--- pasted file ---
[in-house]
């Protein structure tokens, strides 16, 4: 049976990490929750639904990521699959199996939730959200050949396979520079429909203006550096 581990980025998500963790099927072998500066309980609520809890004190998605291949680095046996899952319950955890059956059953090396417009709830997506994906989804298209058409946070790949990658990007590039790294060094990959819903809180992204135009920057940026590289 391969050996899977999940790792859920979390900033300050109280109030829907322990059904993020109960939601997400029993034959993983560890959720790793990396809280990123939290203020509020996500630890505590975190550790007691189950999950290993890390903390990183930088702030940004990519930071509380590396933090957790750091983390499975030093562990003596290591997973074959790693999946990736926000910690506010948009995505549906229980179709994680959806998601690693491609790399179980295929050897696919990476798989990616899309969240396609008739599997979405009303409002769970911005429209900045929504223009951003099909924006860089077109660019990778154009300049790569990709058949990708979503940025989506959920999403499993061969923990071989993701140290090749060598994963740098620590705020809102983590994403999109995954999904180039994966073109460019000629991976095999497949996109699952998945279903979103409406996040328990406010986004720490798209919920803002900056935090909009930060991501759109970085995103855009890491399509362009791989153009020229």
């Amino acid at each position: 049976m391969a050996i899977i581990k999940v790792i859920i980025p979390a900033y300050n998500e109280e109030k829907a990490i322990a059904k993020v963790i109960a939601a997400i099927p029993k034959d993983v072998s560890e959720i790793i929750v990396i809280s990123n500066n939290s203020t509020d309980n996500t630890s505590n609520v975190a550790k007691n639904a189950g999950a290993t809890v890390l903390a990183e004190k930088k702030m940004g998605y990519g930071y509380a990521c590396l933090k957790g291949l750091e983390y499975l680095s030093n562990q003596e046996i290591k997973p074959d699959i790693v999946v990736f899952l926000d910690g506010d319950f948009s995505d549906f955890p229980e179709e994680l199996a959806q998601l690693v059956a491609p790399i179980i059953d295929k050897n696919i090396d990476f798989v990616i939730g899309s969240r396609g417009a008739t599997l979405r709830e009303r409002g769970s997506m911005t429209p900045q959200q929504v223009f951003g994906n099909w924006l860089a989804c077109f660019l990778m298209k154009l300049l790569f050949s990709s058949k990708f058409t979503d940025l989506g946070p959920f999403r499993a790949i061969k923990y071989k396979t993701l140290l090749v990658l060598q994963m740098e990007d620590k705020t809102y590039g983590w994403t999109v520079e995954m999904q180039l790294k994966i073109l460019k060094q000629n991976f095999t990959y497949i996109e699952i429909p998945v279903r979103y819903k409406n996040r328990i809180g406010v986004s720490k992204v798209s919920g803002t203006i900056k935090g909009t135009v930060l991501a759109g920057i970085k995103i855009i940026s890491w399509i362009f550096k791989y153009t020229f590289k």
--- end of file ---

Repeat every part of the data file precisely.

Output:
[in-house]
């Protein structure tokens, strides 16, 4: 049976990490929750639904990521699959199996939730959200050949396979520079429909203006550096 581990980025998500963790099927072998500066309980609520809890004190998605291949680095046996899952319950955890059956059953090396417009709830997506994906989804298209058409946070790949990658990007590039790294060094990959819903809180992204135009920057940026590289 391969050996899977999940790792859920979390900033300050109280109030829907322990059904993020109960939601997400029993034959993983560890959720790793990396809280990123939290203020509020996500630890505590975190550790007691189950999950290993890390903390990183930088702030940004990519930071509380590396933090957790750091983390499975030093562990003596290591997973074959790693999946990736926000910690506010948009995505549906229980179709994680959806998601690693491609790399179980295929050897696919990476798989990616899309969240396609008739599997979405009303409002769970911005429209900045929504223009951003099909924006860089077109660019990778154009300049790569990709058949990708979503940025989506959920999403499993061969923990071989993701140290090749060598994963740098620590705020809102983590994403999109995954999904180039994966073109460019000629991976095999497949996109699952998945279903979103409406996040328990406010986004720490798209919920803002900056935090909009930060991501759109970085995103855009890491399509362009791989153009020229």
């Amino acid at each position: 049976m391969a050996i899977i581990k999940v790792i859920i980025p979390a900033y300050n998500e109280e109030k829907a990490i322990a059904k993020v963790i109960a939601a997400i099927p029993k034959d993983v072998s560890e959720i790793i929750v990396i809280s990123n500066n939290s203020t509020d309980n996500t630890s505590n609520v975190a550790k007691n639904a189950g999950a290993t809890v890390l903390a990183e004190k930088k702030m940004g998605y990519g930071y509380a990521c590396l933090k957790g291949l750091e983390y499975l680095s030093n562990q003596e046996i290591k997973p074959d699959i790693v999946v990736f899952l926000d910690g506010d319950f948009s995505d549906f955890p229980e179709e994680l199996a959806q998601l690693v059956a491609p790399i179980i059953d295929k050897n696919i090396d990476f798989v990616i939730g899309s969240r396609g417009a008739t599997l979405r709830e009303r409002g769970s997506m911005t429209p900045q959200q929504v223009f951003g994906n099909w924006l860089a989804c077109f660019l990778m298209k154009l300049l790569f050949s990709s058949k990708f058409t979503d940025l989506g946070p959920f999403r499993a790949i061969k923990y071989k396979t993701l140290l090749v990658l060598q994963m740098e990007d620590k705020t809102y590039g983590w994403t999109v520079e995954m999904q180039l790294k994966i073109l460019k060094q000629n991976f095999t990959y497949i996109e699952i429909p998945v279903r979103y819903k409406n996040r328990i809180g406010v986004s720490k992204v798209s919920g803002t203006i900056k935090g909009t135009v930060l991501a759109g920057i970085k995103i855009i940026s890491w399509i362009f550096k791989y153009t020229f590289k």